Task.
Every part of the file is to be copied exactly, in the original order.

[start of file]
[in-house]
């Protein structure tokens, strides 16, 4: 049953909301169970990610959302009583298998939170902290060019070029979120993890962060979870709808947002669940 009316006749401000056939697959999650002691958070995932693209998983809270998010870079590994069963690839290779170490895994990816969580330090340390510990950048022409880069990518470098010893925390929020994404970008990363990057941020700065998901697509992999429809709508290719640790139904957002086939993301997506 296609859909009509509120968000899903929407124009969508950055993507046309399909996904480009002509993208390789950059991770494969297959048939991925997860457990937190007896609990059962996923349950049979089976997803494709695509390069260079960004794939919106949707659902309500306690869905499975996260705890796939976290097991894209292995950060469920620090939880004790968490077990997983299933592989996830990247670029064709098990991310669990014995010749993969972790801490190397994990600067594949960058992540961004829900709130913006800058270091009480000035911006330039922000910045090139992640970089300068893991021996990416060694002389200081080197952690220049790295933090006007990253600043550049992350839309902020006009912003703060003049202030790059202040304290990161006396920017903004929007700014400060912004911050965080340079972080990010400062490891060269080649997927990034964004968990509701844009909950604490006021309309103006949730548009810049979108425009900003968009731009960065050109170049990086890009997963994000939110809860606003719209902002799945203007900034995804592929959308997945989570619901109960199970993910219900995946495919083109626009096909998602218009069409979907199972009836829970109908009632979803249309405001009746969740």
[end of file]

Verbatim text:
[in-house]
């Protein structure tokens, strides 16, 4: 049953909301169970990610959302009583298998939170902290060019070029979120993890962060979870709808947002669940 009316006749401000056939697959999650002691958070995932693209998983809270998010870079590994069963690839290779170490895994990816969580330090340390510990950048022409880069990518470098010893925390929020994404970008990363990057941020700065998901697509992999429809709508290719640790139904957002086939993301997506 296609859909009509509120968000899903929407124009969508950055993507046309399909996904480009002509993208390789950059991770494969297959048939991925997860457990937190007896609990059962996923349950049979089976997803494709695509390069260079960004794939919106949707659902309500306690869905499975996260705890796939976290097991894209292995950060469920620090939880004790968490077990997983299933592989996830990247670029064709098990991310669990014995010749993969972790801490190397994990600067594949960058992540961004829900709130913006800058270091009480000035911006330039922000910045090139992640970089300068893991021996990416060694002389200081080197952690220049790295933090006007990253600043550049992350839309902020006009912003703060003049202030790059202040304290990161006396920017903004929007700014400060912004911050965080340079972080990010400062490891060269080649997927990034964004968990509701844009909950604490006021309309103006949730548009810049979108425009900003968009731009960065050109170049990086890009997963994000939110809860606003719209902002799945203007900034995804592929959308997945989570619901109960199970993910219900995946495919083109626009096909998602218009069409979907199972009836829970109908009632979803249309405001009746969740």